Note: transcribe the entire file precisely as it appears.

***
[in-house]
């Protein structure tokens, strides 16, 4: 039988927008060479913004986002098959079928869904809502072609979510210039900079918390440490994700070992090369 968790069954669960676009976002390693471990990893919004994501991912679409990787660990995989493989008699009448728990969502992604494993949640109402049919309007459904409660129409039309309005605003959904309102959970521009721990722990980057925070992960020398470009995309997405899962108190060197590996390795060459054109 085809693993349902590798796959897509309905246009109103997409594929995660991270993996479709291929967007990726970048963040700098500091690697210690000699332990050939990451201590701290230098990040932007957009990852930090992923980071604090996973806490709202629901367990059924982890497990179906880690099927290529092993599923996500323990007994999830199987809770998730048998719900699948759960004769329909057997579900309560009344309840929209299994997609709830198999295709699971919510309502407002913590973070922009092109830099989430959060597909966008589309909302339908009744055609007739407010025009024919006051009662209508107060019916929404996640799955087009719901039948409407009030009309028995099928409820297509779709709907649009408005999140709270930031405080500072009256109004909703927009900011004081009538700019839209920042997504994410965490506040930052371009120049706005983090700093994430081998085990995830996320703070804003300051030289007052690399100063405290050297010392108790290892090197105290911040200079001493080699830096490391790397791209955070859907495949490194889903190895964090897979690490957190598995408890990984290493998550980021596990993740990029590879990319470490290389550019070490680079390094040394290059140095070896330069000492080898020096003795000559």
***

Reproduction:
[in-house]
């Protein structure tokens, strides 16, 4: 039988927008060479913004986002098959079928869904809502072609979510210039900079918390440490994700070992090369 968790069954669960676009976002390693471990990893919004994501991912679409990787660990995989493989008699009448728990969502992604494993949640109402049919309007459904409660129409039309309005605003959904309102959970521009721990722990980057925070992960020398470009995309997405899962108190060197590996390795060459054109 085809693993349902590798796959897509309905246009109103997409594929995660991270993996479709291929967007990726970048963040700098500091690697210690000699332990050939990451201590701290230098990040932007957009990852930090992923980071604090996973806490709202629901367990059924982890497990179906880690099927290529092993599923996500323990007994999830199987809770998730048998719900699948759960004769329909057997579900309560009344309840929209299994997609709830198999295709699971919510309502407002913590973070922009092109830099989430959060597909966008589309909302339908009744055609007739407010025009024919006051009662209508107060019916929404996640799955087009719901039948409407009030009309028995099928409820297509779709709907649009408005999140709270930031405080500072009256109004909703927009900011004081009538700019839209920042997504994410965490506040930052371009120049706005983090700093994430081998085990995830996320703070804003300051030289007052690399100063405290050297010392108790290892090197105290911040200079001493080699830096490391790397791209955070859907495949490194889903190895964090897979690490957190598995408890990984290493998550980021596990993740990029590879990319470490290389550019070490680079390094040394290059140095070896330069000492080898020096003795000559």